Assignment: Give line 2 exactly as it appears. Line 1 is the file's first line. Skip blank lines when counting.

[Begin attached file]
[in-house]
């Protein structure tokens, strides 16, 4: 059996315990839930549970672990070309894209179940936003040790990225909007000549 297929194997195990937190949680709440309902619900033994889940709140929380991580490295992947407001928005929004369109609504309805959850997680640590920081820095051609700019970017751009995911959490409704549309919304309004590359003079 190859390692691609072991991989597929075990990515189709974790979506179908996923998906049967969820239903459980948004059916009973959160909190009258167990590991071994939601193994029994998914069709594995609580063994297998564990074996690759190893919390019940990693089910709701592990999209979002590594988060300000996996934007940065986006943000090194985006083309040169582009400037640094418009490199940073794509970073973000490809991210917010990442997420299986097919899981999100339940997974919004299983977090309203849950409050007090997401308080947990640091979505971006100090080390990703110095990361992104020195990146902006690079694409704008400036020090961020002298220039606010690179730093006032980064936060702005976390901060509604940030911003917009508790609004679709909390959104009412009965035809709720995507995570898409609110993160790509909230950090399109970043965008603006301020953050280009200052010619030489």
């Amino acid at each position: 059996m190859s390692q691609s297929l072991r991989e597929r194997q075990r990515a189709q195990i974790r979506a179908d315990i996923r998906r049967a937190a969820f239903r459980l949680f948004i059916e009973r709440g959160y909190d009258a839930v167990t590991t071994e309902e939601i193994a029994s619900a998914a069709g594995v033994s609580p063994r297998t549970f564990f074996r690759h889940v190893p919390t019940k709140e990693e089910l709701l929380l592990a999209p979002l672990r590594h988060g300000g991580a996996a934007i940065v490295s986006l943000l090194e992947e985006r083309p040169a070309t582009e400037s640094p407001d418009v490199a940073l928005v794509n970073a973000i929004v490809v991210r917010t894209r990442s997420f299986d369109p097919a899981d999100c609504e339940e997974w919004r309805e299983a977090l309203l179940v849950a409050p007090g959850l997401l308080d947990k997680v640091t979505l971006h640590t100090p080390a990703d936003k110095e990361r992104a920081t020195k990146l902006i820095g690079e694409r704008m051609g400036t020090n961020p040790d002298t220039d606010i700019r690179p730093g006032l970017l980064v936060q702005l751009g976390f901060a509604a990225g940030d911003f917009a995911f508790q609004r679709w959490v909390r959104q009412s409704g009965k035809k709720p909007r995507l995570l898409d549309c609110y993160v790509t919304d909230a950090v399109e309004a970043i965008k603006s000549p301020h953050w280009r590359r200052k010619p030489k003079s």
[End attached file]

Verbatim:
């Protein structure tokens, strides 16, 4: 059996315990839930549970672990070309894209179940936003040790990225909007000549 297929194997195990937190949680709440309902619900033994889940709140929380991580490295992947407001928005929004369109609504309805959850997680640590920081820095051609700019970017751009995911959490409704549309919304309004590359003079 190859390692691609072991991989597929075990990515189709974790979506179908996923998906049967969820239903459980948004059916009973959160909190009258167990590991071994939601193994029994998914069709594995609580063994297998564990074996690759190893919390019940990693089910709701592990999209979002590594988060300000996996934007940065986006943000090194985006083309040169582009400037640094418009490199940073794509970073973000490809991210917010990442997420299986097919899981999100339940997974919004299983977090309203849950409050007090997401308080947990640091979505971006100090080390990703110095990361992104020195990146902006690079694409704008400036020090961020002298220039606010690179730093006032980064936060702005976390901060509604940030911003917009508790609004679709909390959104009412009965035809709720995507995570898409609110993160790509909230950090399109970043965008603006301020953050280009200052010619030489």